“I don’t know that I would say that about myself because I’m not in the role yet,” Valenti said. “I’m excited about the opportunity to have a positive impact and I think I can. It’s big shoes to fill and an incredible legacy to try to follow. That’s always a challenge.”

Said Reina of Valenti: “He brings a deep institutional knowledge, a high degree of professionalism, and a high wrestling IQ.”

Valenti was once “the classic Penn student who was convinced they were going to go work on Wall Street and make millions of dollars by the time they’re 30 and retire at 35,” Valenti said. Then he got a taste of Wall Street and found that it wasn’t for him, so he went to Columbia to be an assistant coach, but really because he wanted a free master’s degree. Halfway through that program, he missed competing and moved back to Penn to coach while training for the 2012 Olympics, for which he almost qualified.

Valenti said he’ll use the next season as co-associate head coach to get back up to speed with the recruiting landscape and get to know the wrestlers in the program more. In 2025-26, the head coaching job is Valenti’s even though Reina will still be around in that emeritus role.

Penn didn’t want to call Reina an assistant coach, so head coach emeritus it is.

“It’s an interesting title, huh?” Reina said with a laugh. “It’s usually for professors or something like that.”

» READ MORE: Penn looks to recapture its NCAA baseball tournament form after rough start to season

Reina, in a lot of ways, has chaired the wrestling department for a long time. He’s the big reason Valenti came to Penn in the first place and the reason he almost left. Valenti took the year off in 2005 after a surgery. When Reina announced he was leaving, Valenti was devastated. He considered transferring.


“Roger’s leadership is a very unique leadership style and I think the way he invested in his wrestlers is what made this program so successful,” Valenti said. “The care that he showed, the way that he motivated, for me personally, it was a really impactful person to have in my life and in my corner, both literally and figuratively.”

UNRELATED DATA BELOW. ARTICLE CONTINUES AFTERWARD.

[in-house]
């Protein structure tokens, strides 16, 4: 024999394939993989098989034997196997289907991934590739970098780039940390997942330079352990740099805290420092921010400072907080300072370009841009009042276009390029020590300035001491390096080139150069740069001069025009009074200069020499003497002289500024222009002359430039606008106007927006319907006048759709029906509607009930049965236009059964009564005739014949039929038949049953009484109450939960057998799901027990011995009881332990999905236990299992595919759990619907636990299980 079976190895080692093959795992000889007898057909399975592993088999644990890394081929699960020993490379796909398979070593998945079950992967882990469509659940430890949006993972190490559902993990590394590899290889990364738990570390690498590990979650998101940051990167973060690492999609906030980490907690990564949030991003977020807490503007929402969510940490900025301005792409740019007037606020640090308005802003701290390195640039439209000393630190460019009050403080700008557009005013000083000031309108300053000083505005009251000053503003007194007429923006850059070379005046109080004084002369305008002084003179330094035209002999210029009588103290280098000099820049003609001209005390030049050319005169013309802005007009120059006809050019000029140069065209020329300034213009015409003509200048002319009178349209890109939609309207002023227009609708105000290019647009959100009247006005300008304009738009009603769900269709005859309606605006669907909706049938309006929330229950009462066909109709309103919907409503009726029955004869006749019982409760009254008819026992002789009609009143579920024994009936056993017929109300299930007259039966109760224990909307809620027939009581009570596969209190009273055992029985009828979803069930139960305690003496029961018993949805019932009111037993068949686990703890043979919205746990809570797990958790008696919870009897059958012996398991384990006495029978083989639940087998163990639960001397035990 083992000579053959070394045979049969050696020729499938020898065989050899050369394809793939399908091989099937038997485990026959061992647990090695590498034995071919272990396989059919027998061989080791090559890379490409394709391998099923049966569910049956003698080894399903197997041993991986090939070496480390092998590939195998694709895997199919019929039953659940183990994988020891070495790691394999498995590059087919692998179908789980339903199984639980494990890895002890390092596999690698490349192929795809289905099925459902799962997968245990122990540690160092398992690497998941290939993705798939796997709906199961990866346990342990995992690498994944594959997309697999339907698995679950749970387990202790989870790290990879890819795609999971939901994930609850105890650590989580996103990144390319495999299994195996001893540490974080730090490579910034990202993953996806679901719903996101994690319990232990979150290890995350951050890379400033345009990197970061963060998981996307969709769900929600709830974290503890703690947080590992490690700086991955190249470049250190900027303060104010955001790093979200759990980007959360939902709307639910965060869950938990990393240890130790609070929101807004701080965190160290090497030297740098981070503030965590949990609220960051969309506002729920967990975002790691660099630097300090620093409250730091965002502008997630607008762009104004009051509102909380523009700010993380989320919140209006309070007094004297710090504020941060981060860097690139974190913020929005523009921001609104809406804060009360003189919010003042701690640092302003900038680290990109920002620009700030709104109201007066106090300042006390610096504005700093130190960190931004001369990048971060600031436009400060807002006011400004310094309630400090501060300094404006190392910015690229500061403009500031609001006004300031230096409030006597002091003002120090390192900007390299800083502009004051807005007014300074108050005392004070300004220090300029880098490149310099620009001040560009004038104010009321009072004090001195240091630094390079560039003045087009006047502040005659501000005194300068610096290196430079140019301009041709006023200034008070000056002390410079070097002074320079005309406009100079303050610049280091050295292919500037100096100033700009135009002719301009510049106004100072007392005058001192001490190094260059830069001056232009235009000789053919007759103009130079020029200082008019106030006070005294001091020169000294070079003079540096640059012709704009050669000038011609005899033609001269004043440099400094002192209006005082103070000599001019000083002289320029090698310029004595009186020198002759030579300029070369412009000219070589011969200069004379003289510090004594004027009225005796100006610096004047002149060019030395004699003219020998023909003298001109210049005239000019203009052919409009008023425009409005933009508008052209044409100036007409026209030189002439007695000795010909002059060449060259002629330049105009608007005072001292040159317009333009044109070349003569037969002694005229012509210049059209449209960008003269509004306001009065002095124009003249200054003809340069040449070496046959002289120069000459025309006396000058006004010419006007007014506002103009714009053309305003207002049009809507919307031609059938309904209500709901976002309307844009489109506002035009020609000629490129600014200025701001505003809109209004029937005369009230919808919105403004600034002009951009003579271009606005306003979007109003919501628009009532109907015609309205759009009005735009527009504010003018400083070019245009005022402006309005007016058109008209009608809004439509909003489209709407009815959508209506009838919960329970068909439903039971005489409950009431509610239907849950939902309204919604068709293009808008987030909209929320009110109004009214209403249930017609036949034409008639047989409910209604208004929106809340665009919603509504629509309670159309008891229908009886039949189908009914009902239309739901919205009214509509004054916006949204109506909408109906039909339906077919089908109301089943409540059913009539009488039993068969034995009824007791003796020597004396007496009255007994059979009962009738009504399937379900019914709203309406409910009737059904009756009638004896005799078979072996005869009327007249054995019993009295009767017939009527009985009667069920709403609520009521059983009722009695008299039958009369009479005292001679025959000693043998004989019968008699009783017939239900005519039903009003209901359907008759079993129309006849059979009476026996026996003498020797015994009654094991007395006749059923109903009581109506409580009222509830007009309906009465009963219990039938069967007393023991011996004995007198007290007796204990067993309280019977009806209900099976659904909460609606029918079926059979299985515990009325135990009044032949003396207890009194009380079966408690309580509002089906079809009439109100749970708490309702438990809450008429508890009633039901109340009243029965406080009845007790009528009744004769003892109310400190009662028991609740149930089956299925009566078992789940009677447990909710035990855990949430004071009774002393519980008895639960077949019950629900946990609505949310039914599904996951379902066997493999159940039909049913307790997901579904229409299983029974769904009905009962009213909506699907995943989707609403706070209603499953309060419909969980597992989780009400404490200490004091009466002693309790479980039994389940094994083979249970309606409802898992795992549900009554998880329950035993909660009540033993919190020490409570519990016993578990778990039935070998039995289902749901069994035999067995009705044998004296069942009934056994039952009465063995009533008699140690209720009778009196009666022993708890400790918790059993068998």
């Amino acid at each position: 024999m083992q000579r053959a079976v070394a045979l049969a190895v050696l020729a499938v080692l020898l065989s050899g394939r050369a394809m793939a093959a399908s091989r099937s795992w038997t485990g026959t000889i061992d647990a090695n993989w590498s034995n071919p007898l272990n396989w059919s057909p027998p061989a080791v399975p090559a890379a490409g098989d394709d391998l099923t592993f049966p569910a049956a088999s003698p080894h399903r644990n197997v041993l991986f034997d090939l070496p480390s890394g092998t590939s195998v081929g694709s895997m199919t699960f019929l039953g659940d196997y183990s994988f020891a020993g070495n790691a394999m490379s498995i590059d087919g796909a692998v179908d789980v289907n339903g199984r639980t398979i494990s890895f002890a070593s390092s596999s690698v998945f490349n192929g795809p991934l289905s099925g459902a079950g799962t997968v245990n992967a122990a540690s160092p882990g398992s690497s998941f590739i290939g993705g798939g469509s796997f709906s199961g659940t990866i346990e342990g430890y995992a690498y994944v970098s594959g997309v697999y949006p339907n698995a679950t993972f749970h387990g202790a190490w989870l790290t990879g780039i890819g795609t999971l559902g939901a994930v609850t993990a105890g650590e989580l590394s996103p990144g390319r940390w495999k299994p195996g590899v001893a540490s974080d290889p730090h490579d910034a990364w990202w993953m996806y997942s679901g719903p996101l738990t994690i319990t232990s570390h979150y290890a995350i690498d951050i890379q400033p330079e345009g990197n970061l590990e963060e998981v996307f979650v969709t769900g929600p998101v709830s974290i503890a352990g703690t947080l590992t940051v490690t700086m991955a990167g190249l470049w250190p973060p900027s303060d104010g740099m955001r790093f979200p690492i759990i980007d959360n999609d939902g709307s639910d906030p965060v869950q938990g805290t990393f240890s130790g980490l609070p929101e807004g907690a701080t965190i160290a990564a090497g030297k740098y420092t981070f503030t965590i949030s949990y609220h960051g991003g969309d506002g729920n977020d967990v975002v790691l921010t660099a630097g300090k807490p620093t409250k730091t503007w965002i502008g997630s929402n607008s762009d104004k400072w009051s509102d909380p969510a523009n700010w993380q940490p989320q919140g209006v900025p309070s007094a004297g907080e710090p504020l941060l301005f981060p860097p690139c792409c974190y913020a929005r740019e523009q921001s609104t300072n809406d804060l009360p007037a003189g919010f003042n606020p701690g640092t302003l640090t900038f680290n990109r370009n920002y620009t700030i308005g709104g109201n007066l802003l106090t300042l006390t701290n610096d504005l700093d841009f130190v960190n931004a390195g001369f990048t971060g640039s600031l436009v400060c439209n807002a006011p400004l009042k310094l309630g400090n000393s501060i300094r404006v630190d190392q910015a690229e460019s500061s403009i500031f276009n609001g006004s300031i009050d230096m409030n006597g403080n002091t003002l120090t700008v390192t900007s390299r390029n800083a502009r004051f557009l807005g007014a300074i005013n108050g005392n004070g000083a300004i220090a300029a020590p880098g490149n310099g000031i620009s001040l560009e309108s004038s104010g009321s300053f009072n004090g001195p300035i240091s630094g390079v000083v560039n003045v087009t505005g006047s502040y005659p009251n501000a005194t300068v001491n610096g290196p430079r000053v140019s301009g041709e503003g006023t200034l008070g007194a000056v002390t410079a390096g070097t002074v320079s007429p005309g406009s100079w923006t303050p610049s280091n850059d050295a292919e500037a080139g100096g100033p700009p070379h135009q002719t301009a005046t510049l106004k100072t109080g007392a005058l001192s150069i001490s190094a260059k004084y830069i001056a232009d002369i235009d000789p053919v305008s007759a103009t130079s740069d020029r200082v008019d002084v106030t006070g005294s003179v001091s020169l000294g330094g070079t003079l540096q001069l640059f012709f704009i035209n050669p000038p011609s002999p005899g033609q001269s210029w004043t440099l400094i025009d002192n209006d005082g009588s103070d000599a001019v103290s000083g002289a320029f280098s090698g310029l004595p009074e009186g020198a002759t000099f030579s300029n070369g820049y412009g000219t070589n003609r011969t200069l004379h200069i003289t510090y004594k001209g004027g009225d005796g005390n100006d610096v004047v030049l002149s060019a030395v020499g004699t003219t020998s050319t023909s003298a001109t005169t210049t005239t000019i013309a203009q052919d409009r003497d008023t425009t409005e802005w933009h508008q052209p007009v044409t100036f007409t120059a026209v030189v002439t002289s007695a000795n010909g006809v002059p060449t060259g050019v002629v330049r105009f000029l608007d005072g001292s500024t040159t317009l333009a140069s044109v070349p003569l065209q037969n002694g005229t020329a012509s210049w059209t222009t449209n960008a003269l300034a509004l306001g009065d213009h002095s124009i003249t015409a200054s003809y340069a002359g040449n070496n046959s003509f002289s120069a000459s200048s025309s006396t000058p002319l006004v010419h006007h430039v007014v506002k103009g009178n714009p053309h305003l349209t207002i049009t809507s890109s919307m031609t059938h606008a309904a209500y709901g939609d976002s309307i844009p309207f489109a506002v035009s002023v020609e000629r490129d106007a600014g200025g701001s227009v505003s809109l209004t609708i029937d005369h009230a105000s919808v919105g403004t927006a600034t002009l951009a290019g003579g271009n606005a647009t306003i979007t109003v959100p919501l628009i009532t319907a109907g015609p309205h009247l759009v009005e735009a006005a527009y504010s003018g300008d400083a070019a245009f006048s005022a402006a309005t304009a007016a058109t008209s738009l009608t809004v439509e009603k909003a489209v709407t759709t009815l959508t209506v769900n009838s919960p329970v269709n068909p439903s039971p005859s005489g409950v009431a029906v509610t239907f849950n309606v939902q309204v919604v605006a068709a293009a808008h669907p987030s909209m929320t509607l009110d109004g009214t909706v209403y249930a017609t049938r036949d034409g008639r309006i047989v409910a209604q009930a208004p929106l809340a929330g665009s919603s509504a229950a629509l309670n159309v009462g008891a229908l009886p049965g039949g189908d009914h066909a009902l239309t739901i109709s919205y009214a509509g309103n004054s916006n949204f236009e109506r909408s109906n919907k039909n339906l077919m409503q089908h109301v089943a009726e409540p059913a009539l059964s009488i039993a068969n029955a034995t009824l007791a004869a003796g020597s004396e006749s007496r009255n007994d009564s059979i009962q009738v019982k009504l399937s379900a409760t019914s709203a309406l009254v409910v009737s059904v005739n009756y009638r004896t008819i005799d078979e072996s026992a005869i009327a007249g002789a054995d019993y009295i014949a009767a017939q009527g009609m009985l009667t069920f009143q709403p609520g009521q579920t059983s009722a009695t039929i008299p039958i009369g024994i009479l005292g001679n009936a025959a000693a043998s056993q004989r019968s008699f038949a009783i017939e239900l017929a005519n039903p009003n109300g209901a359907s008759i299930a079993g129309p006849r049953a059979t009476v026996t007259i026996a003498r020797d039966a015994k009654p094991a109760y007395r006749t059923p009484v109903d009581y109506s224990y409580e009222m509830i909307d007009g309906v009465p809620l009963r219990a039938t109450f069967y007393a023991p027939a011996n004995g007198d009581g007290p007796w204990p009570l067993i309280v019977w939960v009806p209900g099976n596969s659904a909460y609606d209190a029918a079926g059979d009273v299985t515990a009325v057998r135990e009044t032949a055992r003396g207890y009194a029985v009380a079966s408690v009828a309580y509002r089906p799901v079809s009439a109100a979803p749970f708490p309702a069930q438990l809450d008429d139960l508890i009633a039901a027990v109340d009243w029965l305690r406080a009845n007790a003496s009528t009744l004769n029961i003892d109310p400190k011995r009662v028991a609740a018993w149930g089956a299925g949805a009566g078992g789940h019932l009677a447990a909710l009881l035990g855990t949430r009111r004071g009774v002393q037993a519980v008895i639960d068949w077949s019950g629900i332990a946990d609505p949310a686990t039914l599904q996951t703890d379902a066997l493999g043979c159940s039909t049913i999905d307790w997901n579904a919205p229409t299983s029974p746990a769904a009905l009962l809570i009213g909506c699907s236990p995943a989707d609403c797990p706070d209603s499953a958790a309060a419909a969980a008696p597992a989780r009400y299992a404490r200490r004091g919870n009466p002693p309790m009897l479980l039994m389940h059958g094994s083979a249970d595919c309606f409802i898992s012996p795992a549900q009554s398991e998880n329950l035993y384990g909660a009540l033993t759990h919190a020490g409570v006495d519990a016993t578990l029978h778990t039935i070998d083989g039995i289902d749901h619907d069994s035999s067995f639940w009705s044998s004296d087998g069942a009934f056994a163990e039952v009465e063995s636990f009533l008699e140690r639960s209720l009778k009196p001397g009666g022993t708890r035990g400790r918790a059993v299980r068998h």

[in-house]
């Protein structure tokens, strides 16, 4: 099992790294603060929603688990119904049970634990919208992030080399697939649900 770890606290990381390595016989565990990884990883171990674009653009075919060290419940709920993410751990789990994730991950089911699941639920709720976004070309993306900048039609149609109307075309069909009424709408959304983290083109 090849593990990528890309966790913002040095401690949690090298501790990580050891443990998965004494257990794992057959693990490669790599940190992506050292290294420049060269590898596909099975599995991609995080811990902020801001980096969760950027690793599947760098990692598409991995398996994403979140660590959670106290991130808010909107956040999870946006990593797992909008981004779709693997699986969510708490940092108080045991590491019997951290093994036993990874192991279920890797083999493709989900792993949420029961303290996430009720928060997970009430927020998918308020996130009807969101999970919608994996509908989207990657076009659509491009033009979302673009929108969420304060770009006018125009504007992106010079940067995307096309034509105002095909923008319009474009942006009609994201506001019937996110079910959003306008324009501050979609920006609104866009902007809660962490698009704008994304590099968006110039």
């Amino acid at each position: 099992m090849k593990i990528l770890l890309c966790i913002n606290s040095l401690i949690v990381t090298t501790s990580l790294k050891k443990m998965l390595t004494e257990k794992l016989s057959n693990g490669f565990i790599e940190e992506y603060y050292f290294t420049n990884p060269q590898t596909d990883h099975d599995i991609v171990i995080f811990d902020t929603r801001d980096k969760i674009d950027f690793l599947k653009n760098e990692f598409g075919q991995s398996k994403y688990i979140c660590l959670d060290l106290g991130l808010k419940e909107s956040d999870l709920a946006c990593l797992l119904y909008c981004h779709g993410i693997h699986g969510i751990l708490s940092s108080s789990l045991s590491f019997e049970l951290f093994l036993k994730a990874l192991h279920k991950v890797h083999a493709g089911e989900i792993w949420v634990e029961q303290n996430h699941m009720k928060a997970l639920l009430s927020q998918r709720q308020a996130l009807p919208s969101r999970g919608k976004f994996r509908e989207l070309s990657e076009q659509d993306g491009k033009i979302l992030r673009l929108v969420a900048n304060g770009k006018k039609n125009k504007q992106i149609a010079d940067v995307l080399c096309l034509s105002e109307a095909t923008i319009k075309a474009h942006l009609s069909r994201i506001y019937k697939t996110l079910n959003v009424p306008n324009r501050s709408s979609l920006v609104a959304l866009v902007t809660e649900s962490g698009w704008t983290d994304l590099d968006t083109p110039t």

A conversation the two had at the 2005 NCAA championships in St. Louis, while Valenti was taking the year off, changed the trajectory of Valenti’s wrestling career, and maybe more. The two watched Indiana’s Joe Dubuque, now the coach at Princeton, win a national title. Valenti had beaten Dubuque a season earlier. “If he can do it, I think I can,” Valenti said to Reina. “Well, you’re not going to,” Reina said back. There was a difference, Reina told Valenti, between thinking and believing.

“It was a really eye-opening, mind-exploding moment for me of like, ‘Oh, OK, yeah, that makes perfect sense. If I think I can, that means I have doubts. But if I believe I can, that means I don’t.’

“It was a transformative moment for me in my career.”

Valenti channeled that into his return to the mat. Reina was right, Valenti said. It didn’t matter who was in his corner. Everything he wanted was still in his control.

Reina said he was thinking Thursday night about the full-circle nature of all of this. He remembered that conversation in 2005, and said one of the hardest things about leaving the job in 2005 was leaving Valenti, who would go on to win the next two national championships at 133 pounds.

This time around, he’ll be by Valenti’s side through it all, to pass the torch. One Penn legend to another.